Doug Fishbone: Elmina
Thu, January 19, 2012 7 pm CET, Film Screening
For the art world, globalization is an issue that manifests itself in the discourse about access to local and global forums and the necessity of social engagement; for a large part of the world’s population, processes of globalization directly affect the possibility of leading a self-determined life. In Elmina, Doug Fishbone initiates a collision of these two perspectives on globalization at several levels. Elmina is a Ghanaian film by the brothers Emmanuel and John Apea that addresses the West African audience with a dramatic tale of exploitation and power; but Elmina is also one of Fishbone’s art projects, which the artist both financed with money acquired from the art market and in which he himself played the leading role.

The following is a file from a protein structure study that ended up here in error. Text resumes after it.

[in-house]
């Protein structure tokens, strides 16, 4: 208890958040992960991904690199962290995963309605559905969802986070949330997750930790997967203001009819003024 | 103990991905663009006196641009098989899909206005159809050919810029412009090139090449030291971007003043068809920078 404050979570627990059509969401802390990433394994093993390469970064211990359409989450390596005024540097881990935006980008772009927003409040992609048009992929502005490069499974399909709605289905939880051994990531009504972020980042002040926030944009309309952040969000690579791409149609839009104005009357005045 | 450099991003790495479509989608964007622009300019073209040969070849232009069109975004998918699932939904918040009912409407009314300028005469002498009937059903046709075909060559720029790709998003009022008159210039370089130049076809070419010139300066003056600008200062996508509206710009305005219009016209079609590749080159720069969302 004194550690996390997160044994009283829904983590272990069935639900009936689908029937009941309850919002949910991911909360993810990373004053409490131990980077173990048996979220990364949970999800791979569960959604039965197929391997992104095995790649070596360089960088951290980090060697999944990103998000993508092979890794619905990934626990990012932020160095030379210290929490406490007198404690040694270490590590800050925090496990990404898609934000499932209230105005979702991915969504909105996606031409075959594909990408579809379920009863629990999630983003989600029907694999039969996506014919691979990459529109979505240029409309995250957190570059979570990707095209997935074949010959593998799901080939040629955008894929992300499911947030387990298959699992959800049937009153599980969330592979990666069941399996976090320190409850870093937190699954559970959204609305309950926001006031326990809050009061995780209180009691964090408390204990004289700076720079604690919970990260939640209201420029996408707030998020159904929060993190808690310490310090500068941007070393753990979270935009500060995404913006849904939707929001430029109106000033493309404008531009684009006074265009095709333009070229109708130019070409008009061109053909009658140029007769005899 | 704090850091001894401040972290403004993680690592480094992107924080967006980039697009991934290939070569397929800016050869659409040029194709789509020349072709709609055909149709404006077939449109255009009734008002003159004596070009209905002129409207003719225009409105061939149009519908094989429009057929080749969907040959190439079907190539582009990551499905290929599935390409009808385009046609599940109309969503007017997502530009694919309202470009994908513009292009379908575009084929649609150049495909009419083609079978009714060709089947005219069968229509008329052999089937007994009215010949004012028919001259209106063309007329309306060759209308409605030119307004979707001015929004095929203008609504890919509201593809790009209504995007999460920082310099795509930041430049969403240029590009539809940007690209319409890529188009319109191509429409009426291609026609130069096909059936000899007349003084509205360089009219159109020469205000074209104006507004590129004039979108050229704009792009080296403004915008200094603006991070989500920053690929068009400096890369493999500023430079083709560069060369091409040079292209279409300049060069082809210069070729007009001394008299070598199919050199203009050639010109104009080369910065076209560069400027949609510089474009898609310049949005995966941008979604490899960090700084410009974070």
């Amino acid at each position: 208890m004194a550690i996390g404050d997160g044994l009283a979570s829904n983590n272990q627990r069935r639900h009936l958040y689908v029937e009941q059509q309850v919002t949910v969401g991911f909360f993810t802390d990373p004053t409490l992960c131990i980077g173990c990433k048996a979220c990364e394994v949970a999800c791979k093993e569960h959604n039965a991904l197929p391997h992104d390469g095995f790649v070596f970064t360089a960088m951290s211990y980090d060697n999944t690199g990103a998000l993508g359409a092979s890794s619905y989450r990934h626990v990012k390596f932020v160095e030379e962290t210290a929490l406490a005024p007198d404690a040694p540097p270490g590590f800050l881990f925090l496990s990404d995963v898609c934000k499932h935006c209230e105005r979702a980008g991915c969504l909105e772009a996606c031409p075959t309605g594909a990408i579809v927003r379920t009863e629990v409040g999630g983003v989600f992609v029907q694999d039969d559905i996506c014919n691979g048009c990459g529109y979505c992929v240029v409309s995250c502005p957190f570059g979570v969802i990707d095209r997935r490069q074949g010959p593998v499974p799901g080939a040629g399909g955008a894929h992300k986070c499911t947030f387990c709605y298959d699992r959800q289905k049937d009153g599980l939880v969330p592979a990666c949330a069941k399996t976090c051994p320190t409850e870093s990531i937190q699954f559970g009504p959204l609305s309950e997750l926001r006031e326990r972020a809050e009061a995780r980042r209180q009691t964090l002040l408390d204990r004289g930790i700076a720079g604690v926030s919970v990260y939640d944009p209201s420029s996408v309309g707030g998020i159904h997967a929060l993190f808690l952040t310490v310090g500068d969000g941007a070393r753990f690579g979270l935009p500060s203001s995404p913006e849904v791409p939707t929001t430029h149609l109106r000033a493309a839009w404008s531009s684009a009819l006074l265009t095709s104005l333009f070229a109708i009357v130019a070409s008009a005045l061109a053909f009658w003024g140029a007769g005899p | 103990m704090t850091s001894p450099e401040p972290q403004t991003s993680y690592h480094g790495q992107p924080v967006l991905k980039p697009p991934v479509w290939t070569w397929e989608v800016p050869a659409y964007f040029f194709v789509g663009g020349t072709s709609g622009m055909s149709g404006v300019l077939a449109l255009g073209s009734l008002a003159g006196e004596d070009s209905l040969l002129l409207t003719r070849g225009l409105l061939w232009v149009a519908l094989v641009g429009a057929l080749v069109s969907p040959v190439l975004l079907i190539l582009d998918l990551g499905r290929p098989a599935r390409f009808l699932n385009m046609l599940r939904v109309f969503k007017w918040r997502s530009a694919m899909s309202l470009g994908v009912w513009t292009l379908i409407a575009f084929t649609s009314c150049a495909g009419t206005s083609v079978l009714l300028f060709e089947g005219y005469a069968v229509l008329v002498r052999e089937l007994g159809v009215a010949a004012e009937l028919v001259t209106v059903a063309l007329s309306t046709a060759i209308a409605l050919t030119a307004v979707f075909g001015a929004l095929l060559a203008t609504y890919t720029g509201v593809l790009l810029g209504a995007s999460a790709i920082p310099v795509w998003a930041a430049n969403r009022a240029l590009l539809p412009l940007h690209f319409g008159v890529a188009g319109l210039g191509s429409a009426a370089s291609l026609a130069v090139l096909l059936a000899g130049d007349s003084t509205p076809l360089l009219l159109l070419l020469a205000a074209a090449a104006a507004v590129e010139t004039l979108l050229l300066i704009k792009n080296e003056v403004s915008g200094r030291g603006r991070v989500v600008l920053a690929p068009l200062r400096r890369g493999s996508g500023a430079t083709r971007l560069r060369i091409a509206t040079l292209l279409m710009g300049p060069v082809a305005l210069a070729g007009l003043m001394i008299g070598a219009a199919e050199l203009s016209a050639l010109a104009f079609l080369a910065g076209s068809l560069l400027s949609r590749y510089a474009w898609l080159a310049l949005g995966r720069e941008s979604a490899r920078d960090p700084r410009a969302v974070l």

In the dramatized conflict between the farmer Ato Blankson and the corrupt rulers of the city, terms such as “progress” and “development” are merely pretexts for enrichment and the preservation of privileges, of conditions which culminate in most of the protagonists losing their moral integrity and, in some cases, losing their lives. Less drastic, but still conspicuous, are the conflicts broached by Elmina that touch on the system of globalized art: Is it legitimate to present, unquestioned, a white American in the role of a Ghanaian farmer? Does an appropriation take place here on the part of the artist, who transfers the commercial film product into the context of an exhibition, or rather by the Ghanaian filmmakers, who use the financial help of the art system to entertain their local audience?
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